Download Approaches to Grammaticalization, Volume II: Types of by Elizabeth Closs Traugott (Ed.), Bernd Heine (Ed.) PDF
By Elizabeth Closs Traugott (Ed.), Bernd Heine (Ed.)
The research of grammaticalization increases a few basic theoretical concerns bearing on the relation of langue and parole, creativity and automated coding, synchrony and diachrony, categoriality and continua, typological features and language-specific varieties, etc., and for that reason demanding situations many of the uncomplicated tenets of 20th century linguistics.This two-volume paintings offers a few various theoretical viewpoints on grammaticalization and offers insights into the genesis, improvement, and association of grammatical different types in a couple of language world-wide, with specific awareness to morphosyntactic and semantic-pragmatic issues.
The papers in quantity I are divided into sections, the 1st inquisitive about common strategy, and the second one with problems with directionality. these in quantity II are divided into 5 sections: verbal constitution, argument constitution, subordination, modality, and a number of paths of grammaticalization.
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Additional info for Approaches to Grammaticalization, Volume II: Types of Grammatical Markers
Phon. process cond'd by stem: 4. Lexical conditioning: 5. Conditions stem change: N= 0;HorS=l;Y =2 N = 1; Y = 0 N = 0; Y = 1 N = 0; Y = 2 N = 0; T or S= 1; V o r C = 2 The numerical values are chosen so that a higher degree of grammaticization will be reflected in a higher score. Thus, for each variable, the higher value indicates greater grammaticization, with the following justification. Assuming that grams develop from free lexical items, those that can be and are written bound are more grammaticized than those that are not, with hyphenated and variable representation assigned an intermediate value.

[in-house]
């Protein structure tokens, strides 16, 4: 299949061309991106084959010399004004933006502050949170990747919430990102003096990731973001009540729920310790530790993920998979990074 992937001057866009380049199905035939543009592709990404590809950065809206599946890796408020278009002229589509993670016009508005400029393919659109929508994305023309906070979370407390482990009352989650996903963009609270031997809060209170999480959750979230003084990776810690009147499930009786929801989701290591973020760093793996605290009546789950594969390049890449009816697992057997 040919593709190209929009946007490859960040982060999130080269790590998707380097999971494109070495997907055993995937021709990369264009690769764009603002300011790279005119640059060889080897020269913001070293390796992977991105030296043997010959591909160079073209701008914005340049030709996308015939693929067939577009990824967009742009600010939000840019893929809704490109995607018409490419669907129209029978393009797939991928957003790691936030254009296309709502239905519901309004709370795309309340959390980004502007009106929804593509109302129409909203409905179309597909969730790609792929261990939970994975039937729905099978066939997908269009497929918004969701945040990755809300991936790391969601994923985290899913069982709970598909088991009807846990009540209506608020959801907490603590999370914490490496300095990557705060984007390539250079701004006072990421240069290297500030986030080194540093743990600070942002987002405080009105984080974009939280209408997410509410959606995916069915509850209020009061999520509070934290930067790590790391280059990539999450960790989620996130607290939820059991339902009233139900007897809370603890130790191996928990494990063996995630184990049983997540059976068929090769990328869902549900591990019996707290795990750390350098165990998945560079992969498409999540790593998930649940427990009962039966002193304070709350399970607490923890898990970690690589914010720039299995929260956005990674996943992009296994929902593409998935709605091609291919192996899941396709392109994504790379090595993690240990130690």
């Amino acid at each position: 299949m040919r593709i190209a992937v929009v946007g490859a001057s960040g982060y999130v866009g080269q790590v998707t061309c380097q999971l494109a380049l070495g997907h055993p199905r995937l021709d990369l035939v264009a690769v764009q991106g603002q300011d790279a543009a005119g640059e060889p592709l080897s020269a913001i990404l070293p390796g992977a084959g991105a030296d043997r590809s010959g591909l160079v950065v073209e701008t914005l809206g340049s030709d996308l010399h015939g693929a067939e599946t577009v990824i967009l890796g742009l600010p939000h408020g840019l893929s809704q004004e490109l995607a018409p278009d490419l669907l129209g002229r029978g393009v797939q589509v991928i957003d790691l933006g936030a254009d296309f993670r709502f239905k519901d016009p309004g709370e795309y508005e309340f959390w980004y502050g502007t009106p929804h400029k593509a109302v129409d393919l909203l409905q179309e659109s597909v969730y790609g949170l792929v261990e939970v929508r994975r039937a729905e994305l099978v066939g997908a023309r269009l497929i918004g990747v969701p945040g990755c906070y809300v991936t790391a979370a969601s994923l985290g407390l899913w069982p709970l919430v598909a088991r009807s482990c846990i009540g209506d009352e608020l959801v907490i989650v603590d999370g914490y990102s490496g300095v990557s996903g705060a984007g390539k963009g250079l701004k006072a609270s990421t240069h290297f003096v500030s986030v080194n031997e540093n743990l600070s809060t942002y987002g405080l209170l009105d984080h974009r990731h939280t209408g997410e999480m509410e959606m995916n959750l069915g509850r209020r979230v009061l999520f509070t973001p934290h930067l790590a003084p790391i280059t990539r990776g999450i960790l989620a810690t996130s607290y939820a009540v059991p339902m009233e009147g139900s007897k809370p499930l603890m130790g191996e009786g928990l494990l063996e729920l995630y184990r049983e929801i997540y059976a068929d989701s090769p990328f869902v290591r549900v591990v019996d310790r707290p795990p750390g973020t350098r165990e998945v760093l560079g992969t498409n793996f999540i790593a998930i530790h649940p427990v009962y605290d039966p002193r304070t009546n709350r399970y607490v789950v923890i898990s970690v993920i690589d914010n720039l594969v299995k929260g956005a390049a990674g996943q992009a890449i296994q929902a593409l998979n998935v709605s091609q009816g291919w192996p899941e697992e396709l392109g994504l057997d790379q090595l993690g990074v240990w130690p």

Since root possibility also encompasses social enabling conditions, it usually expresses permission also (see examples (6) and (7) above). In English, the permission and root possibility senses of can (and also may) developed out of the earlier ability sense. Thus we catergorize future grams with a root possibility sense as belonging to FUTAGE 2. Our database contains only two future grams with root possibility uses, in Tanga and Trukese, and in the latter case, the root possibility sense occurs only in the negative.
6 We predict a high degree of formal grammaticization for general perfectives and imperfectives because these meanings themselves evolve from more specific meanings through a long process (see Bybee and Dahl, 1989). We return in section 7 to a test of the hypothesis that aspectual futures have the expression properties of grams that have undergone a long evolution. For the moment, we simply display the distribution of expression types for aspectual vs. nonaspectual futures in Table 1, where the numbers indicate the percentage of 22 JOAN L.